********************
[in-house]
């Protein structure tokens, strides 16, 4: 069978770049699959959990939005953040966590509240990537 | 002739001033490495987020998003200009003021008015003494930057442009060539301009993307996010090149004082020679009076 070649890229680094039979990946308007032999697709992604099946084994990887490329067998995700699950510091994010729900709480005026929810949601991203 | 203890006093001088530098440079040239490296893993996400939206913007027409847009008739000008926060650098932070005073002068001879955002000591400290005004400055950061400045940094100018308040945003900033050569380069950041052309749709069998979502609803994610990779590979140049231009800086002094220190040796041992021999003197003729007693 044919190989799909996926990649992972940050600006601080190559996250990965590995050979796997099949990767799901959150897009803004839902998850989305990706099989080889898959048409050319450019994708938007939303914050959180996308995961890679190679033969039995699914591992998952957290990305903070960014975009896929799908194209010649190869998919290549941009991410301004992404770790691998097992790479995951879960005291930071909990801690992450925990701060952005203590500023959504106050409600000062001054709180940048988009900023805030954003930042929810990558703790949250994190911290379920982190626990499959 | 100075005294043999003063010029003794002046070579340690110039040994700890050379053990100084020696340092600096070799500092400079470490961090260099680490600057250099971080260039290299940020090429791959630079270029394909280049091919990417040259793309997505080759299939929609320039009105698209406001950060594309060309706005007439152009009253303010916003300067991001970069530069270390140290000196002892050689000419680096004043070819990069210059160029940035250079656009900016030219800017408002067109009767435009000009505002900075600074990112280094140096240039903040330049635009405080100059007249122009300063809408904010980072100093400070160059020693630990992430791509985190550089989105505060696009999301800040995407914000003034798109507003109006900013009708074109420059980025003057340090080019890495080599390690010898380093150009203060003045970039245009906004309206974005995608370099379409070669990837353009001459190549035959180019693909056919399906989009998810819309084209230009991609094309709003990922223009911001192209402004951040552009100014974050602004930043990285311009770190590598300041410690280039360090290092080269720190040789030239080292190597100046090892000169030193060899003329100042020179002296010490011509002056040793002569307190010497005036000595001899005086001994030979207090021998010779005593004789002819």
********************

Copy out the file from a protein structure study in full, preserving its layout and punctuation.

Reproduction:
[in-house]
């Protein structure tokens, strides 16, 4: 069978770049699959959990939005953040966590509240990537 | 002739001033490495987020998003200009003021008015003494930057442009060539301009993307996010090149004082020679009076 070649890229680094039979990946308007032999697709992604099946084994990887490329067998995700699950510091994010729900709480005026929810949601991203 | 203890006093001088530098440079040239490296893993996400939206913007027409847009008739000008926060650098932070005073002068001879955002000591400290005004400055950061400045940094100018308040945003900033050569380069950041052309749709069998979502609803994610990779590979140049231009800086002094220190040796041992021999003197003729007693 044919190989799909996926990649992972940050600006601080190559996250990965590995050979796997099949990767799901959150897009803004839902998850989305990706099989080889898959048409050319450019994708938007939303914050959180996308995961890679190679033969039995699914591992998952957290990305903070960014975009896929799908194209010649190869998919290549941009991410301004992404770790691998097992790479995951879960005291930071909990801690992450925990701060952005203590500023959504106050409600000062001054709180940048988009900023805030954003930042929810990558703790949250994190911290379920982190626990499959 | 100075005294043999003063010029003794002046070579340690110039040994700890050379053990100084020696340092600096070799500092400079470490961090260099680490600057250099971080260039290299940020090429791959630079270029394909280049091919990417040259793309997505080759299939929609320039009105698209406001950060594309060309706005007439152009009253303010916003300067991001970069530069270390140290000196002892050689000419680096004043070819990069210059160029940035250079656009900016030219800017408002067109009767435009000009505002900075600074990112280094140096240039903040330049635009405080100059007249122009300063809408904010980072100093400070160059020693630990992430791509985190550089989105505060696009999301800040995407914000003034798109507003109006900013009708074109420059980025003057340090080019890495080599390690010898380093150009203060003045970039245009906004309206974005995608370099379409070669990837353009001459190549035959180019693909056919399906989009998810819309084209230009991609094309709003990922223009911001192209402004951040552009100014974050602004930043990285311009770190590598300041410690280039360090290092080269720190040789030239080292190597100046090892000169030193060899003329100042020179002296010490011509002056040793002569307190010497005036000595001899005086001994030979207090021998010779005593004789002819």